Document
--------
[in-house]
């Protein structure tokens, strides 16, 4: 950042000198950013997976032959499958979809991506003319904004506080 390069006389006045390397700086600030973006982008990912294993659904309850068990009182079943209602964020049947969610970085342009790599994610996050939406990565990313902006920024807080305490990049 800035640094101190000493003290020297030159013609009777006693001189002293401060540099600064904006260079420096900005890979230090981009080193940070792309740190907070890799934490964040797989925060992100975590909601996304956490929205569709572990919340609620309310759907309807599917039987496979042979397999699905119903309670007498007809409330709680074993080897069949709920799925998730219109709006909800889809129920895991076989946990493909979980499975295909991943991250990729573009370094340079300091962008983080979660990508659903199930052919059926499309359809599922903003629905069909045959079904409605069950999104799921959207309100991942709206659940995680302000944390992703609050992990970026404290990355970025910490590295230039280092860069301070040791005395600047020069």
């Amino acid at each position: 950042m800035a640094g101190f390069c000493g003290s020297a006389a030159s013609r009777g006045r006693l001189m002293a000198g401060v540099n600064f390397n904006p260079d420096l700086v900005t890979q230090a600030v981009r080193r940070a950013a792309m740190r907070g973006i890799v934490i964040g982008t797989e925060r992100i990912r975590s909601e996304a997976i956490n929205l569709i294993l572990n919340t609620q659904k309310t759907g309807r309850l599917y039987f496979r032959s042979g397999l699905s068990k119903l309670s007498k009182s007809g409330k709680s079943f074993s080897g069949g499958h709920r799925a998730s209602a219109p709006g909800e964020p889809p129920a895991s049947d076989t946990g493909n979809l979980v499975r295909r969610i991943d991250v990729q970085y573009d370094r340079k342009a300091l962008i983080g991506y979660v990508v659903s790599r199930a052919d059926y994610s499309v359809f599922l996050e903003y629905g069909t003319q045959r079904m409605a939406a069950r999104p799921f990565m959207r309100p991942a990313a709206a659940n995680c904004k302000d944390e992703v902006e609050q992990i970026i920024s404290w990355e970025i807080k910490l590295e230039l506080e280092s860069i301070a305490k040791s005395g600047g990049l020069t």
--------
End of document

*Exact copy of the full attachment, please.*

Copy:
[in-house]
């Protein structure tokens, strides 16, 4: 950042000198950013997976032959499958979809991506003319904004506080 390069006389006045390397700086600030973006982008990912294993659904309850068990009182079943209602964020049947969610970085342009790599994610996050939406990565990313902006920024807080305490990049 800035640094101190000493003290020297030159013609009777006693001189002293401060540099600064904006260079420096900005890979230090981009080193940070792309740190907070890799934490964040797989925060992100975590909601996304956490929205569709572990919340609620309310759907309807599917039987496979042979397999699905119903309670007498007809409330709680074993080897069949709920799925998730219109709006909800889809129920895991076989946990493909979980499975295909991943991250990729573009370094340079300091962008983080979660990508659903199930052919059926499309359809599922903003629905069909045959079904409605069950999104799921959207309100991942709206659940995680302000944390992703609050992990970026404290990355970025910490590295230039280092860069301070040791005395600047020069």
């Amino acid at each position: 950042m800035a640094g101190f390069c000493g003290s020297a006389a030159s013609r009777g006045r006693l001189m002293a000198g401060v540099n600064f390397n904006p260079d420096l700086v900005t890979q230090a600030v981009r080193r940070a950013a792309m740190r907070g973006i890799v934490i964040g982008t797989e925060r992100i990912r975590s909601e996304a997976i956490n929205l569709i294993l572990n919340t609620q659904k309310t759907g309807r309850l599917y039987f496979r032959s042979g397999l699905s068990k119903l309670s007498k009182s007809g409330k709680s079943f074993s080897g069949g499958h709920r799925a998730s209602a219109p709006g909800e964020p889809p129920a895991s049947d076989t946990g493909n979809l979980v499975r295909r969610i991943d991250v990729q970085y573009d370094r340079k342009a300091l962008i983080g991506y979660v990508v659903s790599r199930a052919d059926y994610s499309v359809f599922l996050e903003y629905g069909t003319q045959r079904m409605a939406a069950r999104p799921f990565m959207r309100p991942a990313a709206a659940n995680c904004k302000d944390e992703v902006e609050q992990i970026i920024s404290w990355e970025i807080k910490l590295e230039l506080e280092s860069i301070a305490k040791s005395g600047g990049l020069t």